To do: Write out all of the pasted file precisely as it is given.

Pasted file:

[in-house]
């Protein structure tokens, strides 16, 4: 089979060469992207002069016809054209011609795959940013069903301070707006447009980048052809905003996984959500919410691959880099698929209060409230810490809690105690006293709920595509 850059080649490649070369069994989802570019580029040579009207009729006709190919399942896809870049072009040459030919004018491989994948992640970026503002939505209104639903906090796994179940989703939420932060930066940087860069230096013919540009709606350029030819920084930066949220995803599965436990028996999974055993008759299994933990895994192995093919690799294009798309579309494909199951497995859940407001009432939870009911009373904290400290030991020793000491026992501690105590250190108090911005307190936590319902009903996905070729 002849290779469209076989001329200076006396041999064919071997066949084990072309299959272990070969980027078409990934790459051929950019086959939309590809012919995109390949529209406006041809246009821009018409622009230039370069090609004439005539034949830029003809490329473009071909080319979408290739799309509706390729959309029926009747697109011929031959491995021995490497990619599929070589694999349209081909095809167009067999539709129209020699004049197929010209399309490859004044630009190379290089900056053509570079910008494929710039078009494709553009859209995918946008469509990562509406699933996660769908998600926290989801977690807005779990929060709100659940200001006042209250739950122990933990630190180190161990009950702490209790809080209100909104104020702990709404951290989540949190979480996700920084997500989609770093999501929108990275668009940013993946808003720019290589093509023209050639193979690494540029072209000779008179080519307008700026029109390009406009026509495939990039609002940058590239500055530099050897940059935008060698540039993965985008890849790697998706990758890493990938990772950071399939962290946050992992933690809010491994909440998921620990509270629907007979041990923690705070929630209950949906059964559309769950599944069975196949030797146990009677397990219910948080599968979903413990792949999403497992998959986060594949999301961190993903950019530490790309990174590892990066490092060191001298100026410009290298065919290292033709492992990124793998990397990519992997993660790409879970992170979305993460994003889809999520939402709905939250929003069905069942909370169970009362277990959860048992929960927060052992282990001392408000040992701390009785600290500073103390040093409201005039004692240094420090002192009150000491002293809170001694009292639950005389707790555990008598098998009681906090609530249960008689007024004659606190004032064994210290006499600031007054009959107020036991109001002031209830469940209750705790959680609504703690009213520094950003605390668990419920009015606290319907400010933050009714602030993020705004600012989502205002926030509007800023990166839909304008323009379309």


[in-house]
């Protein structure tokens, strides 16, 4: 089979060469992207002069016809054209011609795959940013069903301070707006447009980048052809905003996984959500919410691959880099698929209060409230810490809690105690006293709920595509 850059080649490649070369069994989802570019580029040579009207009729006709190919399942896809870049072009040459030919004018491989994948992640970026503002939505209104639903906090796994179940989703939420932060930066940087860069230096013919540009709606350029030819920084930066949220995803599965436990028996999974055993008759299994933990895994192995093919690799294009798309579309494909199951497995859940407001009432939870009911009373904290400290030991020793000491026992501690105590250190108090911005307190936590319902009903996905070729 002849290779469209076989001329200076006396041999064919071997066949084990072309299959272990070969980027078409990934790459051929950019086959939309590809012919995109390949529209406006041809246009821009018409622009230039370069090609004439005539034949830029003809490329473009071909080319979408290739799309509706390729959309029926009747697109011929031959491995021995490497990619599929070589694999349209081909095809167009067999539709129209020699004049197929010209399309490859004044630009190379290089900056053509570079910008494929710039078009494709553009859209995918946008469509990562509406699933996660769908998600926290989801977690807005779990929060709100659940200001006042209250739950122990933990630190180190161990009950702490209790809080209100909104104020702990709404951290989540949190979480996700920084997500989609770093999501929108990275668009940013993946808003720019290589093509023209050639193979690494540029072209000779008179080519307008700026029109390009406009026509495939990039609002940058590239500055530099050897940059935008060698540039993965985008890849790697998706990758890493990938990772950071399939962290946050992992933690809010491994909440998921620990509270629907007979041990923690705070929630209950949906059964559309769950599944069975196949030797146990009677397990219910948080599968979903413990792949999403497992998959986060594949999301961190993903950019530490790309990174590892990066490092060191001298100026410009290298065919290292033709492992990124793998990397990519992997993660790409879970992170979305993460994003889809999520939402709905939250929003069905069942909370169970009362277990959860048992929960927060052992282990001392408000040992701390009785600290500073103390040093409201005039004692240094420090002192009150000491002293809170001694009292639950005389707790555990008598098998009681906090609530249960008689007024004659606190004032064994210290006499600031007054009959107020036991109001002031209830469940209750705790959680609504703690009213520094950003605390668990419920009015606290319907400010933050009714602030993020705004600012989502205002926030509007800023990166839909304008323009379309």